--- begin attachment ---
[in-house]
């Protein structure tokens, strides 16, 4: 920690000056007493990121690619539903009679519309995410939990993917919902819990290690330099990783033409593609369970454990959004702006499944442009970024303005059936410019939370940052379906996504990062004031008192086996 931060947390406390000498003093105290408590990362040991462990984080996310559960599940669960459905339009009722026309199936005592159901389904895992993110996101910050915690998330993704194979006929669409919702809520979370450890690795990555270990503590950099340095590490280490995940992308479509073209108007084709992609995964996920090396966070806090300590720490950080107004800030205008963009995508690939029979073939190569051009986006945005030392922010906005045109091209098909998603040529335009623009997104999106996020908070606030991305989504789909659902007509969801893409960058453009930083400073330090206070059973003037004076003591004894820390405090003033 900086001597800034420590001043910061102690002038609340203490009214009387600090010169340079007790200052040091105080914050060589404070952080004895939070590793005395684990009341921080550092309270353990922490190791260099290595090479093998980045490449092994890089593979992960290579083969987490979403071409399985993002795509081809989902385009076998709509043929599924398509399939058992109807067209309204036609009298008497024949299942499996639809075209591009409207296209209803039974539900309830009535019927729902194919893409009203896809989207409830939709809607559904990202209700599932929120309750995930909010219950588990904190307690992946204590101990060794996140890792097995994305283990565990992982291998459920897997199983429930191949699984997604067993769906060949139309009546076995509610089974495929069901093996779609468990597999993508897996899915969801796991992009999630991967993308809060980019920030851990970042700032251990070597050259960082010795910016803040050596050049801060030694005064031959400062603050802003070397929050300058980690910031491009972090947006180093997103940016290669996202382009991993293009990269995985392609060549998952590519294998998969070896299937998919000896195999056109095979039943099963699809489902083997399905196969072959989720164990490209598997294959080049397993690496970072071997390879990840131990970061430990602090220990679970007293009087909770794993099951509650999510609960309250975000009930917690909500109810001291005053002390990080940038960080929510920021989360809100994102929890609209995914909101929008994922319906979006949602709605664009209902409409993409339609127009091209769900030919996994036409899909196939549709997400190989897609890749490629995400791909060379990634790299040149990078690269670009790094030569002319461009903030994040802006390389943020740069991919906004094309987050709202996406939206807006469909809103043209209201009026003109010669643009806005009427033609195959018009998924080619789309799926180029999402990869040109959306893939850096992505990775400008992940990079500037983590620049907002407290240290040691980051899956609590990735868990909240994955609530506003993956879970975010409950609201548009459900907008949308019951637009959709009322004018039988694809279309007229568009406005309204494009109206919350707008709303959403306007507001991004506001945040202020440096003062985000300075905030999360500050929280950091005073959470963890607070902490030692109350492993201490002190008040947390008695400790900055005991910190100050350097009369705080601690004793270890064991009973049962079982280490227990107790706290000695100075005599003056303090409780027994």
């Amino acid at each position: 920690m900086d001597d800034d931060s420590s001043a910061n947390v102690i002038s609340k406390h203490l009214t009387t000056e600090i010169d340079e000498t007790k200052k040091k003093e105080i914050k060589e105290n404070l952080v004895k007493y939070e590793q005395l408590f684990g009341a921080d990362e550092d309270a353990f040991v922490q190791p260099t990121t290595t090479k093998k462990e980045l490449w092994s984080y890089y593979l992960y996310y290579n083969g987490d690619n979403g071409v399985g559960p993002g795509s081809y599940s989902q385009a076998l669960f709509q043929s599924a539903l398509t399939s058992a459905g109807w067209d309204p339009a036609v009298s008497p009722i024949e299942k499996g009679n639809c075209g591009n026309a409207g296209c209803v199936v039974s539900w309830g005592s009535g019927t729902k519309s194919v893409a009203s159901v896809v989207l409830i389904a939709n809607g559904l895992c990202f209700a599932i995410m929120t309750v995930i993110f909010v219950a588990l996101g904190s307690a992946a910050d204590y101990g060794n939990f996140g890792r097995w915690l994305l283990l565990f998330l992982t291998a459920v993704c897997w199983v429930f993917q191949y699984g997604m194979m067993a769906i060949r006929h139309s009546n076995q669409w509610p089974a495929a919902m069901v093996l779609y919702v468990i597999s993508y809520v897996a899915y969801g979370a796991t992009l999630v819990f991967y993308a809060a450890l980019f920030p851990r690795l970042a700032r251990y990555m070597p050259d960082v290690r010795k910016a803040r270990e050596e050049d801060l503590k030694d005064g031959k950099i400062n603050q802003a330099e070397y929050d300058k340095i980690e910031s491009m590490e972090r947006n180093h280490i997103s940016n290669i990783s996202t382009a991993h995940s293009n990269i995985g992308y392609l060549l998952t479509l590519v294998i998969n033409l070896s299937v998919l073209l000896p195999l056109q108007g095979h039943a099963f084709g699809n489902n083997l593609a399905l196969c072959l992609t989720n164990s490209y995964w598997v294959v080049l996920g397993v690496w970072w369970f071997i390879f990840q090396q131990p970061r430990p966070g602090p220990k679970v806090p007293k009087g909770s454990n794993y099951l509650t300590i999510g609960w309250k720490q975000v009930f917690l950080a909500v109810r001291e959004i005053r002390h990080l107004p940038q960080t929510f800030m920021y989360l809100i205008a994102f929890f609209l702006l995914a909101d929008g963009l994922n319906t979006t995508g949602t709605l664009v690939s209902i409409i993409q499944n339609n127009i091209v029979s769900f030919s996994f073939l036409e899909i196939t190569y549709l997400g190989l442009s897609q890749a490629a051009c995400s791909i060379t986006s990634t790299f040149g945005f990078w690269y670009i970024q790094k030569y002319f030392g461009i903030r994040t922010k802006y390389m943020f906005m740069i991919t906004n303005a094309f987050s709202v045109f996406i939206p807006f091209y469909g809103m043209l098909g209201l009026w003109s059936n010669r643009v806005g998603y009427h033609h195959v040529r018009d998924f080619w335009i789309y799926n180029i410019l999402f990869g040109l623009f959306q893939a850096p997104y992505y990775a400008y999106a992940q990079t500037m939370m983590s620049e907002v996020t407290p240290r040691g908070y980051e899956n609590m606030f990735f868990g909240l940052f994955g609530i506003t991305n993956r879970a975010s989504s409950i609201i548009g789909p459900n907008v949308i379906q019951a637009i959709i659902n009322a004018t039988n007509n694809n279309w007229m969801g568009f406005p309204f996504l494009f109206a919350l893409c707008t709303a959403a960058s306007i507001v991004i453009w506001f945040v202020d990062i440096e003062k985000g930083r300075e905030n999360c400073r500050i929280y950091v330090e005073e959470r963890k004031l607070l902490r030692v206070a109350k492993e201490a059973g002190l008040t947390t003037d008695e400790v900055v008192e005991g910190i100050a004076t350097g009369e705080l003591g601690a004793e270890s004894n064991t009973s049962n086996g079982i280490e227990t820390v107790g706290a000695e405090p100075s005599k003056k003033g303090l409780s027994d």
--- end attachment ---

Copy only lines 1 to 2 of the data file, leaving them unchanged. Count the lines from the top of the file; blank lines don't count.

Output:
[in-house]
């Protein structure tokens, strides 16, 4: 920690000056007493990121690619539903009679519309995410939990993917919902819990290690330099990783033409593609369970454990959004702006499944442009970024303005059936410019939370940052379906996504990062004031008192086996 931060947390406390000498003093105290408590990362040991462990984080996310559960599940669960459905339009009722026309199936005592159901389904895992993110996101910050915690998330993704194979006929669409919702809520979370450890690795990555270990503590950099340095590490280490995940992308479509073209108007084709992609995964996920090396966070806090300590720490950080107004800030205008963009995508690939029979073939190569051009986006945005030392922010906005045109091209098909998603040529335009623009997104999106996020908070606030991305989504789909659902007509969801893409960058453009930083400073330090206070059973003037004076003591004894820390405090003033 900086001597800034420590001043910061102690002038609340203490009214009387600090010169340079007790200052040091105080914050060589404070952080004895939070590793005395684990009341921080550092309270353990922490190791260099290595090479093998980045490449092994890089593979992960290579083969987490979403071409399985993002795509081809989902385009076998709509043929599924398509399939058992109807067209309204036609009298008497024949299942499996639809075209591009409207296209209803039974539900309830009535019927729902194919893409009203896809989207409830939709809607559904990202209700599932929120309750995930909010219950588990904190307690992946204590101990060794996140890792097995994305283990565990992982291998459920897997199983429930191949699984997604067993769906060949139309009546076995509610089974495929069901093996779609468990597999993508897996899915969801796991992009999630991967993308809060980019920030851990970042700032251990070597050259960082010795910016803040050596050049801060030694005064031959400062603050802003070397929050300058980690910031491009972090947006180093997103940016290669996202382009991993293009990269995985392609060549998952590519294998998969070896299937998919000896195999056109095979039943099963699809489902083997399905196969072959989720164990490209598997294959080049397993690496970072071997390879990840131990970061430990602090220990679970007293009087909770794993099951509650999510609960309250975000009930917690909500109810001291005053002390990080940038960080929510920021989360809100994102929890609209995914909101929008994922319906979006949602709605664009209902409409993409339609127009091209769900030919996994036409899909196939549709997400190989897609890749490629995400791909060379990634790299040149990078690269670009790094030569002319461009903030994040802006390389943020740069991919906004094309987050709202996406939206807006469909809103043209209201009026003109010669643009806005009427033609195959018009998924080619789309799926180029999402990869040109959306893939850096992505990775400008992940990079500037983590620049907002407290240290040691980051899956609590990735868990909240994955609530506003993956879970975010409950609201548009459900907008949308019951637009959709009322004018039988694809279309007229568009406005309204494009109206919350707008709303959403306007507001991004506001945040202020440096003062985000300075905030999360500050929280950091005073959470963890607070902490030692109350492993201490002190008040947390008695400790900055005991910190100050350097009369705080601690004793270890064991009973049962079982280490227990107790706290000695100075005599003056303090409780027994």